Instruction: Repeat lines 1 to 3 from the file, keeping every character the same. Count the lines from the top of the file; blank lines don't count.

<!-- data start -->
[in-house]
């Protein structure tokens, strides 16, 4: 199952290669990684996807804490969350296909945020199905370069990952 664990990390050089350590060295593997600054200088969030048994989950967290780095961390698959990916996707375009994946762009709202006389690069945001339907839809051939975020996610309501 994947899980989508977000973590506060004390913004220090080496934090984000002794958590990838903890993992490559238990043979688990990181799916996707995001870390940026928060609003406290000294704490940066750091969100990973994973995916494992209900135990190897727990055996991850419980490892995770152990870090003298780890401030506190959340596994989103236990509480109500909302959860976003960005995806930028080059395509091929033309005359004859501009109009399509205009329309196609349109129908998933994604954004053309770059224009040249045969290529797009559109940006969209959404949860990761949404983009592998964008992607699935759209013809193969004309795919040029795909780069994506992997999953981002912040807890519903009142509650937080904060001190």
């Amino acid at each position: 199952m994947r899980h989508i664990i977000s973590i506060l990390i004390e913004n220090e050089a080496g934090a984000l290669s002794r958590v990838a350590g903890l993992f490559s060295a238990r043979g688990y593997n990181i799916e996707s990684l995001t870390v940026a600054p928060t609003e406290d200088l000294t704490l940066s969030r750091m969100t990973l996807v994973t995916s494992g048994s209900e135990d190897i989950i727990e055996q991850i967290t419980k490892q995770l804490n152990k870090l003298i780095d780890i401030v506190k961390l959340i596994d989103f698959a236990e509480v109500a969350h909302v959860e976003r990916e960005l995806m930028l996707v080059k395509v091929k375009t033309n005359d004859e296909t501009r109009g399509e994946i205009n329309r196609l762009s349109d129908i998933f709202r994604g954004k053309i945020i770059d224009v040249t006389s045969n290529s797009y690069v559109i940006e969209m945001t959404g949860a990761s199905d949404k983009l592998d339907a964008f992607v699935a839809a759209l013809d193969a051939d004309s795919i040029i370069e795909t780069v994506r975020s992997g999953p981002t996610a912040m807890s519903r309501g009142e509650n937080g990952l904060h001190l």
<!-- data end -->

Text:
[in-house]
């Protein structure tokens, strides 16, 4: 199952290669990684996807804490969350296909945020199905370069990952 664990990390050089350590060295593997600054200088969030048994989950967290780095961390698959990916996707375009994946762009709202006389690069945001339907839809051939975020996610309501 994947899980989508977000973590506060004390913004220090080496934090984000002794958590990838903890993992490559238990043979688990990181799916996707995001870390940026928060609003406290000294704490940066750091969100990973994973995916494992209900135990190897727990055996991850419980490892995770152990870090003298780890401030506190959340596994989103236990509480109500909302959860976003960005995806930028080059395509091929033309005359004859501009109009399509205009329309196609349109129908998933994604954004053309770059224009040249045969290529797009559109940006969209959404949860990761949404983009592998964008992607699935759209013809193969004309795919040029795909780069994506992997999953981002912040807890519903009142509650937080904060001190």
């Amino acid at each position: 199952m994947r899980h989508i664990i977000s973590i506060l990390i004390e913004n220090e050089a080496g934090a984000l290669s002794r958590v990838a350590g903890l993992f490559s060295a238990r043979g688990y593997n990181i799916e996707s990684l995001t870390v940026a600054p928060t609003e406290d200088l000294t704490l940066s969030r750091m969100t990973l996807v994973t995916s494992g048994s209900e135990d190897i989950i727990e055996q991850i967290t419980k490892q995770l804490n152990k870090l003298i780095d780890i401030v506190k961390l959340i596994d989103f698959a236990e509480v109500a969350h909302v959860e976003r990916e960005l995806m930028l996707v080059k395509v091929k375009t033309n005359d004859e296909t501009r109009g399509e994946i205009n329309r196609l762009s349109d129908i998933f709202r994604g954004k053309i945020i770059d224009v040249t006389s045969n290529s797009y690069v559109i940006e969209m945001t959404g949860a990761s199905d949404k983009l592998d339907a964008f992607v699935a839809a759209l013809d193969a051939d004309s795919i040029i370069e795909t780069v994506r975020s992997g999953p981002t996610a912040m807890s519903r309501g009142e509650n937080g990952l904060h001190l």